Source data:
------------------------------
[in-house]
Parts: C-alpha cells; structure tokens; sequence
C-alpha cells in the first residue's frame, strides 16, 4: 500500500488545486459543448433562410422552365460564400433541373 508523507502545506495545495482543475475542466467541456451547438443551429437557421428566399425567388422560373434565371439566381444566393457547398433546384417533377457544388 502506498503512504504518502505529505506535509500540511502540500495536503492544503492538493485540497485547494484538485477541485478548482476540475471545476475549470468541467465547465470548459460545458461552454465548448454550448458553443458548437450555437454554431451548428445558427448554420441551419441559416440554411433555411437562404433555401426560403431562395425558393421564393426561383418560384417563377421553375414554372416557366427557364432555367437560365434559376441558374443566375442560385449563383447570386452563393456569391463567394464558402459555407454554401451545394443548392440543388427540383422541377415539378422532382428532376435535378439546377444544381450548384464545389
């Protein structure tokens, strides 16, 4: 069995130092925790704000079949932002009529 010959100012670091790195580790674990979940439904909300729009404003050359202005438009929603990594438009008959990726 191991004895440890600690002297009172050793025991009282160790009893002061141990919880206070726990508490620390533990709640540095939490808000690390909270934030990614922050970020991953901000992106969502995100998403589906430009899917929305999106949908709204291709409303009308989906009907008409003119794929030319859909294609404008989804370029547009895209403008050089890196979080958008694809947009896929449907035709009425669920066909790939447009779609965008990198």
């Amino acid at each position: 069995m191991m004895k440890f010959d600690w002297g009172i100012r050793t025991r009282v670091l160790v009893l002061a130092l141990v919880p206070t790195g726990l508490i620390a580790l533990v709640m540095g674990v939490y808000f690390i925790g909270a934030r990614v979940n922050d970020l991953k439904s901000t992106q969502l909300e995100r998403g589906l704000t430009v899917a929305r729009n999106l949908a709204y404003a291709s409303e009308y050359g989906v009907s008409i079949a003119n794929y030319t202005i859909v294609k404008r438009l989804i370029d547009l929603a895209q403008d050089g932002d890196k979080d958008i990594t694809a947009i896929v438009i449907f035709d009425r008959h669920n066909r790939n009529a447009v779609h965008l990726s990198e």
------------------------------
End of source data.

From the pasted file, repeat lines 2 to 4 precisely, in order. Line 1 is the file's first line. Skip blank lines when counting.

Parts: C-alpha cells; structure tokens; sequence
C-alpha cells in the first residue's frame, strides 16, 4: 500500500488545486459543448433562410422552365460564400433541373 508523507502545506495545495482543475475542466467541456451547438443551429437557421428566399425567388422560373434565371439566381444566393457547398433546384417533377457544388 502506498503512504504518502505529505506535509500540511502540500495536503492544503492538493485540497485547494484538485477541485478548482476540475471545476475549470468541467465547465470548459460545458461552454465548448454550448458553443458548437450555437454554431451548428445558427448554420441551419441559416440554411433555411437562404433555401426560403431562395425558393421564393426561383418560384417563377421553375414554372416557366427557364432555367437560365434559376441558374443566375442560385449563383447570386452563393456569391463567394464558402459555407454554401451545394443548392440543388427540383422541377415539378422532382428532376435535378439546377444544381450548384464545389
């Protein structure tokens, strides 16, 4: 069995130092925790704000079949932002009529 010959100012670091790195580790674990979940439904909300729009404003050359202005438009929603990594438009008959990726 191991004895440890600690002297009172050793025991009282160790009893002061141990919880206070726990508490620390533990709640540095939490808000690390909270934030990614922050970020991953901000992106969502995100998403589906430009899917929305999106949908709204291709409303009308989906009907008409003119794929030319859909294609404008989804370029547009895209403008050089890196979080958008694809947009896929449907035709009425669920066909790939447009779609965008990198």